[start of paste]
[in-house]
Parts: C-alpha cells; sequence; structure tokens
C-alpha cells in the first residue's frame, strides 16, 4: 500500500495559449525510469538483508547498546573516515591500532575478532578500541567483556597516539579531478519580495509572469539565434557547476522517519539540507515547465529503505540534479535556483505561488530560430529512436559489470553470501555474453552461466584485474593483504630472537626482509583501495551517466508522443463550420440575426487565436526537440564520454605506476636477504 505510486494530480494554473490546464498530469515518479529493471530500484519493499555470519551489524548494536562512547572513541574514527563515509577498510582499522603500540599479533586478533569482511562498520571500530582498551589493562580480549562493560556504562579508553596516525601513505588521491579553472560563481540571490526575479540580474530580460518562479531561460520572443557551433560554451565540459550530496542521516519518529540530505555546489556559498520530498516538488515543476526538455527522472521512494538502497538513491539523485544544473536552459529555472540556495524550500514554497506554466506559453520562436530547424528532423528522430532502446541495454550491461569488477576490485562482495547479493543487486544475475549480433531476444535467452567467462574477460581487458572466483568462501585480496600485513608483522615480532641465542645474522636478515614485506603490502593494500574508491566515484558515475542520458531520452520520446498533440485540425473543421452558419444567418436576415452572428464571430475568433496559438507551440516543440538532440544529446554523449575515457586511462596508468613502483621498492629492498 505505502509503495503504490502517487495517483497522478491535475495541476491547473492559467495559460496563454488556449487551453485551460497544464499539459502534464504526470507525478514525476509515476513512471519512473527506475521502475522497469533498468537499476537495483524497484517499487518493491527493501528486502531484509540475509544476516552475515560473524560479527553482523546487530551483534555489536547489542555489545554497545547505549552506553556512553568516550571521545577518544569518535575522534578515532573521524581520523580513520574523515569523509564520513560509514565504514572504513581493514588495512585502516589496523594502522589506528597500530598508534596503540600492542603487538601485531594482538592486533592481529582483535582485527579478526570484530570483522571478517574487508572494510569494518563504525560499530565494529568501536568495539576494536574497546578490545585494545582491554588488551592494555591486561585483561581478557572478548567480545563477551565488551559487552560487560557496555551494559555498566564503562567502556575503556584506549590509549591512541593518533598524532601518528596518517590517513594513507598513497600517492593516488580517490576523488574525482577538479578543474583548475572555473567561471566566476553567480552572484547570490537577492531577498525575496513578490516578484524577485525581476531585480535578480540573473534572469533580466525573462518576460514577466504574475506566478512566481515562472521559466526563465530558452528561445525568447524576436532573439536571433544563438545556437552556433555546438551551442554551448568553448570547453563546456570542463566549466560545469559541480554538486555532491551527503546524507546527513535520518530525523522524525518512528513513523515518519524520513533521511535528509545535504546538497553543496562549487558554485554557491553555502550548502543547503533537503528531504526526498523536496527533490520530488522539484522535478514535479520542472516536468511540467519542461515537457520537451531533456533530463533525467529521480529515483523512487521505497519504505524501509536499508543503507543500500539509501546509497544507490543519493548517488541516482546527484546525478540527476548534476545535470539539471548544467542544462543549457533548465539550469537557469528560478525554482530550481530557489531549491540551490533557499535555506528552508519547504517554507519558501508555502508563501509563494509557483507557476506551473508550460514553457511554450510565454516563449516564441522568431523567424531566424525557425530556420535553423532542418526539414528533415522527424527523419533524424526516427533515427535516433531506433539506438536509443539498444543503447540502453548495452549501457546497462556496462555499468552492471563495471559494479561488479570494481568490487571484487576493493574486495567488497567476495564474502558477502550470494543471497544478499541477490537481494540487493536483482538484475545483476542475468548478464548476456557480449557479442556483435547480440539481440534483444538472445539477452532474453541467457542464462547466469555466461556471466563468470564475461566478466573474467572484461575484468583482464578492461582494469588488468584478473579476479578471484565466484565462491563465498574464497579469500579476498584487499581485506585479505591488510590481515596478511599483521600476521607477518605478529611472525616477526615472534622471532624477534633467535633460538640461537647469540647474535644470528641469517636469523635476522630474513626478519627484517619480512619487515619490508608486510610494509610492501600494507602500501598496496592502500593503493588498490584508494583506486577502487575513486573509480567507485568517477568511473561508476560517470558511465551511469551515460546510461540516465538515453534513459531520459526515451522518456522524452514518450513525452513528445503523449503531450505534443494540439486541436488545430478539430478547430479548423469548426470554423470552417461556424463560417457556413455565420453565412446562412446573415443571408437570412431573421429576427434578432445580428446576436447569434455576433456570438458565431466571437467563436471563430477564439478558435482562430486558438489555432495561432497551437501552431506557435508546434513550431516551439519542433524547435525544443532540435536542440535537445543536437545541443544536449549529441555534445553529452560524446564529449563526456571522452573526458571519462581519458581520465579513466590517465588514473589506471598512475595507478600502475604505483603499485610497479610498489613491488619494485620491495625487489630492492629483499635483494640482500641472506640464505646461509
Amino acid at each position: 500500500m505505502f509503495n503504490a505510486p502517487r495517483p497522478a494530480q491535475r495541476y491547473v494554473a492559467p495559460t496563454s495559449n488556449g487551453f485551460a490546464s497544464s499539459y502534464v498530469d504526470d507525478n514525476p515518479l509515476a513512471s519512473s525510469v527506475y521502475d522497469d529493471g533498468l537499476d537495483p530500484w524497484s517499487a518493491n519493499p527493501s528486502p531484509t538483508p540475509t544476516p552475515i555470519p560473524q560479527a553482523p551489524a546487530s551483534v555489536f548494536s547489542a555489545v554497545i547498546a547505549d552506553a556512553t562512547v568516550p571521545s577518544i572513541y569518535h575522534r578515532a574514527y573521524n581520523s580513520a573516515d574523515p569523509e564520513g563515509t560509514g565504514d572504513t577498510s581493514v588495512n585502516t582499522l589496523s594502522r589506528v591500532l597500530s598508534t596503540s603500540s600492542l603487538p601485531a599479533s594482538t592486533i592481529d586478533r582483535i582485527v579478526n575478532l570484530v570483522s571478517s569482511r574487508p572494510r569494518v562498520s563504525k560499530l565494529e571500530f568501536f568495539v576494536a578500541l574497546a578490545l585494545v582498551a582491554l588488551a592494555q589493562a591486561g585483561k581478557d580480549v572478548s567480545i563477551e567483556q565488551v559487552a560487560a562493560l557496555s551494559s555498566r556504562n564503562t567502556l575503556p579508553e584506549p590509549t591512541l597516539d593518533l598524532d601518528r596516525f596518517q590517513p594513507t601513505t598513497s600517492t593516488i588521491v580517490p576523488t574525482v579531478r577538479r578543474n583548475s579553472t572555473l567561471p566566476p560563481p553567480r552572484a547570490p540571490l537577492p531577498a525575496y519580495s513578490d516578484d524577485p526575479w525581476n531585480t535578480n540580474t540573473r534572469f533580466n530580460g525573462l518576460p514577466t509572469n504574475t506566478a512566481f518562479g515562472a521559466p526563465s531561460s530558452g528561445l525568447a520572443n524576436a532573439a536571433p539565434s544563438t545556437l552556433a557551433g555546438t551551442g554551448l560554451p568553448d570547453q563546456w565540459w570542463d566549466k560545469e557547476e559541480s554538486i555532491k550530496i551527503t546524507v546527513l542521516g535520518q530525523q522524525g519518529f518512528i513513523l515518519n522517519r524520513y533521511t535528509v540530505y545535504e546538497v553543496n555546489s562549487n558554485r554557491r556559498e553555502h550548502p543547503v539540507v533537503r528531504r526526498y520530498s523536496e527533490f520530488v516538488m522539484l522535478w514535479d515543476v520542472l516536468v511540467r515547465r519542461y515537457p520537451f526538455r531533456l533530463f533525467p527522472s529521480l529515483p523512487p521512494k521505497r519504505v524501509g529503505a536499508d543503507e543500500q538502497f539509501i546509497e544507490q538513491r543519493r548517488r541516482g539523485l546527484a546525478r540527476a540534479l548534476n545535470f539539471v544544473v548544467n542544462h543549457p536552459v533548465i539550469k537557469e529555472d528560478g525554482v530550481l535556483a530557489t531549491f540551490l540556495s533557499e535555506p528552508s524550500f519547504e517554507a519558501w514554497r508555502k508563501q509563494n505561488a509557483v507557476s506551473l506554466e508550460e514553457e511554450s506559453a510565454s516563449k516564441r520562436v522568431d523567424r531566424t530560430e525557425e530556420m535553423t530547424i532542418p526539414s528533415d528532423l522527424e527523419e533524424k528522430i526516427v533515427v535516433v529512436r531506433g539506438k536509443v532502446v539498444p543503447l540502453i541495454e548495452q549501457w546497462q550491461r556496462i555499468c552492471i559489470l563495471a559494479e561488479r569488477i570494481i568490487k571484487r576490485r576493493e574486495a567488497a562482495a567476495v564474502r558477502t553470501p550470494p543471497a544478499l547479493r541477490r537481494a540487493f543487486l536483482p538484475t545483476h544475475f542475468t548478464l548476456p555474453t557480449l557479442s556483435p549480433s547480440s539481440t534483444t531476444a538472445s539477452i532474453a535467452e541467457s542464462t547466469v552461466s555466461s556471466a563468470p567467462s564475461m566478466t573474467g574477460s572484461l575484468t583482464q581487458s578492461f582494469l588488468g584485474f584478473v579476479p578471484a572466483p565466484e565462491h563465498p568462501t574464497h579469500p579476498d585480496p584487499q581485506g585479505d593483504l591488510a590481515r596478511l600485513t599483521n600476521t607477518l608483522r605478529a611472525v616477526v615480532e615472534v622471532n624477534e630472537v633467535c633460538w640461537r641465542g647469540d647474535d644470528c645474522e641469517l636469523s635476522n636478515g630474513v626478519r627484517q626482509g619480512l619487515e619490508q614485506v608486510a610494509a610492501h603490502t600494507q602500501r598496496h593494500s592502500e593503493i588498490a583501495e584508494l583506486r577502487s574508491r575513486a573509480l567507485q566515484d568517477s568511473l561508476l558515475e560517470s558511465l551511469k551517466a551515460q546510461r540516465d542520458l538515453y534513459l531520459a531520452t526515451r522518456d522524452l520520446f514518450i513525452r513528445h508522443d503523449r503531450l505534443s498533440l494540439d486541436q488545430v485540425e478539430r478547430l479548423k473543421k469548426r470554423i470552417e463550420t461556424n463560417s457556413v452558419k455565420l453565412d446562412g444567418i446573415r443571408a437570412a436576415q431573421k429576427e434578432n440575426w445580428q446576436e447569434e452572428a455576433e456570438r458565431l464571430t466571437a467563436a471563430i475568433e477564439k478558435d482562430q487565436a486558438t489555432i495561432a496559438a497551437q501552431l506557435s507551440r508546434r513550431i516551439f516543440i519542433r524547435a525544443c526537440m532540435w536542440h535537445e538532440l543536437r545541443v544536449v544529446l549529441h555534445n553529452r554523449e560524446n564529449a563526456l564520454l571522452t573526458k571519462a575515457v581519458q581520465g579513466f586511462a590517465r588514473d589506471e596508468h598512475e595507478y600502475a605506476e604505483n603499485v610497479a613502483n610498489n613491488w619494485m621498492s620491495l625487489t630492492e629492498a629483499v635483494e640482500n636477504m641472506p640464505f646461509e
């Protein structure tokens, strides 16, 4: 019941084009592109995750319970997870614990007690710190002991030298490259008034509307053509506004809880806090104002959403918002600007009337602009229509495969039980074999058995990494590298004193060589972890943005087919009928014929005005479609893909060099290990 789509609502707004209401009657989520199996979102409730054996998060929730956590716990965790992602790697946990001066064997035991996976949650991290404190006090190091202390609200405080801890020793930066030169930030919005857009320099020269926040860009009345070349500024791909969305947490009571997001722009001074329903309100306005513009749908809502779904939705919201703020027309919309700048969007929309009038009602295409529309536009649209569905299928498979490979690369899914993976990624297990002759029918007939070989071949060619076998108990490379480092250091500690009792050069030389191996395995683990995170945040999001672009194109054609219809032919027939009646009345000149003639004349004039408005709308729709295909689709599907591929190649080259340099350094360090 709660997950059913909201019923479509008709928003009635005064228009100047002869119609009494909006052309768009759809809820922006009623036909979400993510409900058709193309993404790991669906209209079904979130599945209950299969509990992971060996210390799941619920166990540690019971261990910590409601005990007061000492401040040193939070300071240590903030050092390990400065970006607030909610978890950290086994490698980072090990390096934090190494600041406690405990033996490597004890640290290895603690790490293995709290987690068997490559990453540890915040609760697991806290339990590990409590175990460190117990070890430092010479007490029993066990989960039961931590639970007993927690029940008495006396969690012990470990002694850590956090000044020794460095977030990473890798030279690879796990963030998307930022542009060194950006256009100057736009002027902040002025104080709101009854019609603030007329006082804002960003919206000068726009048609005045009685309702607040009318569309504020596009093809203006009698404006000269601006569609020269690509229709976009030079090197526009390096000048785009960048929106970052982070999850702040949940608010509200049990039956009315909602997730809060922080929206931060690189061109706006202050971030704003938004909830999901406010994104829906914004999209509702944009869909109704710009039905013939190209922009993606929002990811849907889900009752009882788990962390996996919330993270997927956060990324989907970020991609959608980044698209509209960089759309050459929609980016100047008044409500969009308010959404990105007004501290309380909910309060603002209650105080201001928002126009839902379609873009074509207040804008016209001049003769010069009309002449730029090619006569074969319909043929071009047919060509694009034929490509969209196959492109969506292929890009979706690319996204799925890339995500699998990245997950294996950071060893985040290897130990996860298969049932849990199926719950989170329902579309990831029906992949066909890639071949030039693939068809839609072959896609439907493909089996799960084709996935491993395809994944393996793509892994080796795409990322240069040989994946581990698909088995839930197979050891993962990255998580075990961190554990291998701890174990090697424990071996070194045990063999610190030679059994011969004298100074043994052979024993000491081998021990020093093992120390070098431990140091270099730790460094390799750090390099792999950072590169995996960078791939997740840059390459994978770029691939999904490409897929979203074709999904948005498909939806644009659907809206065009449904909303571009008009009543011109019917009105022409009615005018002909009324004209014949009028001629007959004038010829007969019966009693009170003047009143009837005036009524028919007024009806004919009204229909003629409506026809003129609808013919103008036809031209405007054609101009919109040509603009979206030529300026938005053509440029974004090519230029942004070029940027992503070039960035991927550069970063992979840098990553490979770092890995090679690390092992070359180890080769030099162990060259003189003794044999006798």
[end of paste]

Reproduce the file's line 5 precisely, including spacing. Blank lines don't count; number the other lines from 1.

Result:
């Protein structure tokens, strides 16, 4: 019941084009592109995750319970997870614990007690710190002991030298490259008034509307053509506004809880806090104002959403918002600007009337602009229509495969039980074999058995990494590298004193060589972890943005087919009928014929005005479609893909060099290990 789509609502707004209401009657989520199996979102409730054996998060929730956590716990965790992602790697946990001066064997035991996976949650991290404190006090190091202390609200405080801890020793930066030169930030919005857009320099020269926040860009009345070349500024791909969305947490009571997001722009001074329903309100306005513009749908809502779904939705919201703020027309919309700048969007929309009038009602295409529309536009649209569905299928498979490979690369899914993976990624297990002759029918007939070989071949060619076998108990490379480092250091500690009792050069030389191996395995683990995170945040999001672009194109054609219809032919027939009646009345000149003639004349004039408005709308729709295909689709599907591929190649080259340099350094360090 709660997950059913909201019923479509008709928003009635005064228009100047002869119609009494909006052309768009759809809820922006009623036909979400993510409900058709193309993404790991669906209209079904979130599945209950299969509990992971060996210390799941619920166990540690019971261990910590409601005990007061000492401040040193939070300071240590903030050092390990400065970006607030909610978890950290086994490698980072090990390096934090190494600041406690405990033996490597004890640290290895603690790490293995709290987690068997490559990453540890915040609760697991806290339990590990409590175990460190117990070890430092010479007490029993066990989960039961931590639970007993927690029940008495006396969690012990470990002694850590956090000044020794460095977030990473890798030279690879796990963030998307930022542009060194950006256009100057736009002027902040002025104080709101009854019609603030007329006082804002960003919206000068726009048609005045009685309702607040009318569309504020596009093809203006009698404006000269601006569609020269690509229709976009030079090197526009390096000048785009960048929106970052982070999850702040949940608010509200049990039956009315909602997730809060922080929206931060690189061109706006202050971030704003938004909830999901406010994104829906914004999209509702944009869909109704710009039905013939190209922009993606929002990811849907889900009752009882788990962390996996919330993270997927956060990324989907970020991609959608980044698209509209960089759309050459929609980016100047008044409500969009308010959404990105007004501290309380909910309060603002209650105080201001928002126009839902379609873009074509207040804008016209001049003769010069009309002449730029090619006569074969319909043929071009047919060509694009034929490509969209196959492109969506292929890009979706690319996204799925890339995500699998990245997950294996950071060893985040290897130990996860298969049932849990199926719950989170329902579309990831029906992949066909890639071949030039693939068809839609072959896609439907493909089996799960084709996935491993395809994944393996793509892994080796795409990322240069040989994946581990698909088995839930197979050891993962990255998580075990961190554990291998701890174990090697424990071996070194045990063999610190030679059994011969004298100074043994052979024993000491081998021990020093093992120390070098431990140091270099730790460094390799750090390099792999950072590169995996960078791939997740840059390459994978770029691939999904490409897929979203074709999904948005498909939806644009659907809206065009449904909303571009008009009543011109019917009105022409009615005018002909009324004209014949009028001629007959004038010829007969019966009693009170003047009143009837005036009524028919007024009806004919009204229909003629409506026809003129609808013919103008036809031209405007054609101009919109040509603009979206030529300026938005053509440029974004090519230029942004070029940027992503070039960035991927550069970063992979840098990553490979770092890995090679690390092992070359180890080769030099162990060259003189003794044999006798």